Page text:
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Hey there....looking for advice on registering designs

Discussion in 'General Business Forum:' started by julesrose8, May 8, 2015.

  1. julesrose8

    julesrose8 New Member

    Hi all! I have an internet business where I sell decorations which are my own designs. Anyone got an advice on whether I should and how to register the designs at a reasonable cost (even better for free!). Some of the items are sold on Amazon / Ebay etc and I feel a bit concerned about getting copied. Any advice would be appreciated :icon_smile:
  2. hankscorpio

    hankscorpio Moderator Staff Member

    You own the copyright on them regardless of whether you mention it or not.

    You don't specifically need a copyright symbol. But you can put a copyright notice on it for free anyway, just type in "© Copyright 2015. All rights reserved."
    julesrose8 likes this.
  3. @GCarlD

    @GCarlD Well-Known Member


    I have always wondered (& slightly worried) about similar issues regarding designers' portfolio, as although it is against the law, what's to stop someone simply copy and pasting (or saving) a portfolio piece and using it? How would you know whether someone has done so, unless you randomly come across it by a hugely unlikely chance. Or even just copying an idea from one of your designs. Many years ago, this same concern stopped me even having an online portfolio in the first place. Is there a clever piece of code that can be implemented to your site which would tell us whether someone has copied / saved a portfolio piece? Or is this just the chance us designers have to take?
  4. hankscorpio

    hankscorpio Moderator Staff Member

    I've often come across websites that have hard coded their logo into the banners some how, I don't know the technical lingo for it.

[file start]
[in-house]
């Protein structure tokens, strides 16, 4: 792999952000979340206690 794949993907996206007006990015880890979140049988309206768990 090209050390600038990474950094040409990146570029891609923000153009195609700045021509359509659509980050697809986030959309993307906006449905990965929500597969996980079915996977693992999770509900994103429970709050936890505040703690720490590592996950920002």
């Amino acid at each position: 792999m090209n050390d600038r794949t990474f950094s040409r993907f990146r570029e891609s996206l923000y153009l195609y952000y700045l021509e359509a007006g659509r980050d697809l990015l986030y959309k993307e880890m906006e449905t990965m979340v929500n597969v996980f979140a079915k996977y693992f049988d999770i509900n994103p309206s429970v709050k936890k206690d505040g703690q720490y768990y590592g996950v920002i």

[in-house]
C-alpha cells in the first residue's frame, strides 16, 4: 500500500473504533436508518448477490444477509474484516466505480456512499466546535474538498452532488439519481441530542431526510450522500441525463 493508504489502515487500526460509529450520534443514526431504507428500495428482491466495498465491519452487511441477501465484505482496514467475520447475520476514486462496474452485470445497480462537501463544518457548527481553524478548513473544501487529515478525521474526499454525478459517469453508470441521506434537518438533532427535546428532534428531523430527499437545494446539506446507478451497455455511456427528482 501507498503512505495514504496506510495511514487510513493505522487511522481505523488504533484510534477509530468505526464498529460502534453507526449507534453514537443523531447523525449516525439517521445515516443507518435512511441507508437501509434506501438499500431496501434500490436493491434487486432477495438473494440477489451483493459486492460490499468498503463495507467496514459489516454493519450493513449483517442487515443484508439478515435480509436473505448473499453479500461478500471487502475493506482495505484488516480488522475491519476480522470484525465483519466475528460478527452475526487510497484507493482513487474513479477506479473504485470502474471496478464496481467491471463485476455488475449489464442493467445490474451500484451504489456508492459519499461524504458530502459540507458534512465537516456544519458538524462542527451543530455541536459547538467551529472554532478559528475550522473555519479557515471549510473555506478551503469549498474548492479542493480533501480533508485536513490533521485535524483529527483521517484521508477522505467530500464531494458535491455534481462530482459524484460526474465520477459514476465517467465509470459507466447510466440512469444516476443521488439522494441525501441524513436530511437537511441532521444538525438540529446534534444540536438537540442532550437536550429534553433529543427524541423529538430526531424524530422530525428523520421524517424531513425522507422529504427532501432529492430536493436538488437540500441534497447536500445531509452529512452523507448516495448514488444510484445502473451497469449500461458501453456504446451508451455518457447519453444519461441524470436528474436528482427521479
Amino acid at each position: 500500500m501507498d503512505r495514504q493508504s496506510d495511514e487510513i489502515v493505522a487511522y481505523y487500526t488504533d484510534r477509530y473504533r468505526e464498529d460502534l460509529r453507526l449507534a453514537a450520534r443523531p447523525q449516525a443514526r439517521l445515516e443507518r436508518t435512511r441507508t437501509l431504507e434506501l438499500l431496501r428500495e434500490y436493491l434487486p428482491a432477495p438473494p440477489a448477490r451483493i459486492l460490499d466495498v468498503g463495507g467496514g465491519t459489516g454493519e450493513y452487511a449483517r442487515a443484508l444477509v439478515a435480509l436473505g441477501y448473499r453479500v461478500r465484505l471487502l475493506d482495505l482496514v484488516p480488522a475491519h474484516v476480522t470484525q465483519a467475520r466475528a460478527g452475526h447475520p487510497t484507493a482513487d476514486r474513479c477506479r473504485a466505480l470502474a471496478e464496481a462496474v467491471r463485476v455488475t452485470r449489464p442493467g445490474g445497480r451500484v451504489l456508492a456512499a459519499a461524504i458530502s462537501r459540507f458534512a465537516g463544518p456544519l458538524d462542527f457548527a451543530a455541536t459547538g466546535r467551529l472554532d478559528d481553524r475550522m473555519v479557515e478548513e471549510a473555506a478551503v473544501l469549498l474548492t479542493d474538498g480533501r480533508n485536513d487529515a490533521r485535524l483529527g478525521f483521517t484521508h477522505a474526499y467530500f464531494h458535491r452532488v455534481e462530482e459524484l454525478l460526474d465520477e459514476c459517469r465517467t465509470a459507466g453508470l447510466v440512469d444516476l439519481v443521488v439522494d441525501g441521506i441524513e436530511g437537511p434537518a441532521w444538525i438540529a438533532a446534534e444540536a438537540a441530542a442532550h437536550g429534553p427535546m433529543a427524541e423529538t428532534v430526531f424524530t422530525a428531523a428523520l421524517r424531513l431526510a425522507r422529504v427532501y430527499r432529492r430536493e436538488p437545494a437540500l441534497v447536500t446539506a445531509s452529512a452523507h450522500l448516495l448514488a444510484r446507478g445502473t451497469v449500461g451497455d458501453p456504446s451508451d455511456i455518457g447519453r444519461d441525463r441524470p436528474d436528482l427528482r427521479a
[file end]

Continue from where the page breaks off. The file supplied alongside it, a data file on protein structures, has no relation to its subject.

But I've always managed to dig into their code and retrieve the link to the logo - I may have needed this for an approved piece and waiting on their logo etc or they couldn't provide it.

    There's no way to stop anyone stealing your work when it's online, musicians face this concern on a daily basis, as do movie producers etc. Or anyone that puts any form of art on the internet it's likely to be copied and distributed for free by the non-conformists to society etc. etc. etc.

    Basically, if you use an image for a design and then it's found out you didn't have the copyright to it then you're open for a fair law suit.

    If you create something, right from the beginning you own the copyright.

    You cannot change a design by .00001% or even 99.99999% and claim it as your own - that simply is not accepted by law, there was a thing a while ago going around that said if you change a design by 75% you then owned the copyright, that's simply not true.

    This has a good explanation here
    Copyright basics for graphic designers – Part 1

    Pretty much covers it.
  5. @GCarlD

    @GCarlD Well-Known Member

    How could this ever of been even remotely true? That is ridiculous.

    Yeah you've kind of said what I pretty much always assumed. In summery, it is just a chance we as designers have to take when we put our work online. But I was just wondering if there was anyway of keeping track, but I guess apart from being able to see who has clicked on what page, you can never really know much more than that.
  6. robinsestates

    robinsestates New Member

    Hi, I agee with the above. In reality you can't stop designs being copied online. If your pockets were deep enough to fund the legal bods in court, and you won a case, there could be another person or company starting to copy your designs somewhere else. You can't win like that.

    You have to ask yourself if your design is really likely to be copied in the first place. If all you are placing in an advert is a photo of the finished product, nobody will have a PDF or any such copy of the actual design to replicate. Trying to copy a three dimensional product would probably not be worth their while unless the product was of very high value.

    The other point I would make is from a business point of view, your best defence is to keep your designs fresh. If you stay ahead of the game by selling your latest products online then the best a copier could hope to replicate is last year's stock.

    I wouldn't get too bogged down worrying about it. Concentrate on sales and little else.

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